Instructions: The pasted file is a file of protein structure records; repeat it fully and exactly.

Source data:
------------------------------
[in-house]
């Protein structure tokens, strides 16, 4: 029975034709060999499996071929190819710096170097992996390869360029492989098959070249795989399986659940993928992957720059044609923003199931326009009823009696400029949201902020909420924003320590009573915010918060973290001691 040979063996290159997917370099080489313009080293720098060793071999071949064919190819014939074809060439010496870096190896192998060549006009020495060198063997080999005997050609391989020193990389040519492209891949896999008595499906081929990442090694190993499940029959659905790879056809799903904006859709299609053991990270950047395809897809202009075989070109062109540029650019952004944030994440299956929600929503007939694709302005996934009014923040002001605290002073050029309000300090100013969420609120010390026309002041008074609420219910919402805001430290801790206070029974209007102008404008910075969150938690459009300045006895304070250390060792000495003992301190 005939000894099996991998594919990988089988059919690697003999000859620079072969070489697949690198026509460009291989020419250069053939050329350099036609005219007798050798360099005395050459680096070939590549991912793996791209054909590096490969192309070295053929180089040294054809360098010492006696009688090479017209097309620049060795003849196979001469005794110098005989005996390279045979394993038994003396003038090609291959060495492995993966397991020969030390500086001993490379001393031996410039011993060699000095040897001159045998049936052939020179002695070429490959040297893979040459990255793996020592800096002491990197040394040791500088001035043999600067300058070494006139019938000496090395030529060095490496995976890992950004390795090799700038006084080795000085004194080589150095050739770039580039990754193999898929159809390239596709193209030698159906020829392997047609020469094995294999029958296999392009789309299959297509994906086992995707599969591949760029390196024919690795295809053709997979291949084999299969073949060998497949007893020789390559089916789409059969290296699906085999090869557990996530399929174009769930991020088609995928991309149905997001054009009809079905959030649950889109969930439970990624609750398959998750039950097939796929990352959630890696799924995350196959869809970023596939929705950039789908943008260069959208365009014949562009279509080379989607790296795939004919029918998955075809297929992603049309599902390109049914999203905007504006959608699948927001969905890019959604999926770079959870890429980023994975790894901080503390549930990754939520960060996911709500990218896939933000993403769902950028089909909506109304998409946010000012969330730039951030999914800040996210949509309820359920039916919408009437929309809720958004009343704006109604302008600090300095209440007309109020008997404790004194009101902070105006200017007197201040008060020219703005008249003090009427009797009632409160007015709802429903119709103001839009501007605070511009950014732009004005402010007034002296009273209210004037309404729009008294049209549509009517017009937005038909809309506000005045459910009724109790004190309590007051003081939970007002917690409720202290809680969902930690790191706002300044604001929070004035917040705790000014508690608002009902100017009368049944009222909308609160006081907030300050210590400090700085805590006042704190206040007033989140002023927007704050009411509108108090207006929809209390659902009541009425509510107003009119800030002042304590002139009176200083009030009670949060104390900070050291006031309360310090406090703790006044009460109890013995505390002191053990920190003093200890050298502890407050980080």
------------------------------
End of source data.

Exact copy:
[in-house]
């Protein structure tokens, strides 16, 4: 029975034709060999499996071929190819710096170097992996390869360029492989098959070249795989399986659940993928992957720059044609923003199931326009009823009696400029949201902020909420924003320590009573915010918060973290001691 040979063996290159997917370099080489313009080293720098060793071999071949064919190819014939074809060439010496870096190896192998060549006009020495060198063997080999005997050609391989020193990389040519492209891949896999008595499906081929990442090694190993499940029959659905790879056809799903904006859709299609053991990270950047395809897809202009075989070109062109540029650019952004944030994440299956929600929503007939694709302005996934009014923040002001605290002073050029309000300090100013969420609120010390026309002041008074609420219910919402805001430290801790206070029974209007102008404008910075969150938690459009300045006895304070250390060792000495003992301190 005939000894099996991998594919990988089988059919690697003999000859620079072969070489697949690198026509460009291989020419250069053939050329350099036609005219007798050798360099005395050459680096070939590549991912793996791209054909590096490969192309070295053929180089040294054809360098010492006696009688090479017209097309620049060795003849196979001469005794110098005989005996390279045979394993038994003396003038090609291959060495492995993966397991020969030390500086001993490379001393031996410039011993060699000095040897001159045998049936052939020179002695070429490959040297893979040459990255793996020592800096002491990197040394040791500088001035043999600067300058070494006139019938000496090395030529060095490496995976890992950004390795090799700038006084080795000085004194080589150095050739770039580039990754193999898929159809390239596709193209030698159906020829392997047609020469094995294999029958296999392009789309299959297509994906086992995707599969591949760029390196024919690795295809053709997979291949084999299969073949060998497949007893020789390559089916789409059969290296699906085999090869557990996530399929174009769930991020088609995928991309149905997001054009009809079905959030649950889109969930439970990624609750398959998750039950097939796929990352959630890696799924995350196959869809970023596939929705950039789908943008260069959208365009014949562009279509080379989607790296795939004919029918998955075809297929992603049309599902390109049914999203905007504006959608699948927001969905890019959604999926770079959870890429980023994975790894901080503390549930990754939520960060996911709500990218896939933000993403769902950028089909909506109304998409946010000012969330730039951030999914800040996210949509309820359920039916919408009437929309809720958004009343704006109604302008600090300095209440007309109020008997404790004194009101902070105006200017007197201040008060020219703005008249003090009427009797009632409160007015709802429903119709103001839009501007605070511009950014732009004005402010007034002296009273209210004037309404729009008294049209549509009517017009937005038909809309506000005045459910009724109790004190309590007051003081939970007002917690409720202290809680969902930690790191706002300044604001929070004035917040705790000014508690608002009902100017009368049944009222909308609160006081907030300050210590400090700085805590006042704190206040007033989140002023927007704050009411509108108090207006929809209390659902009541009425509510107003009119800030002042304590002139009176200083009030009670949060104390900070050291006031309360310090406090703790006044009460109890013995505390002191053990920190003093200890050298502890407050980080």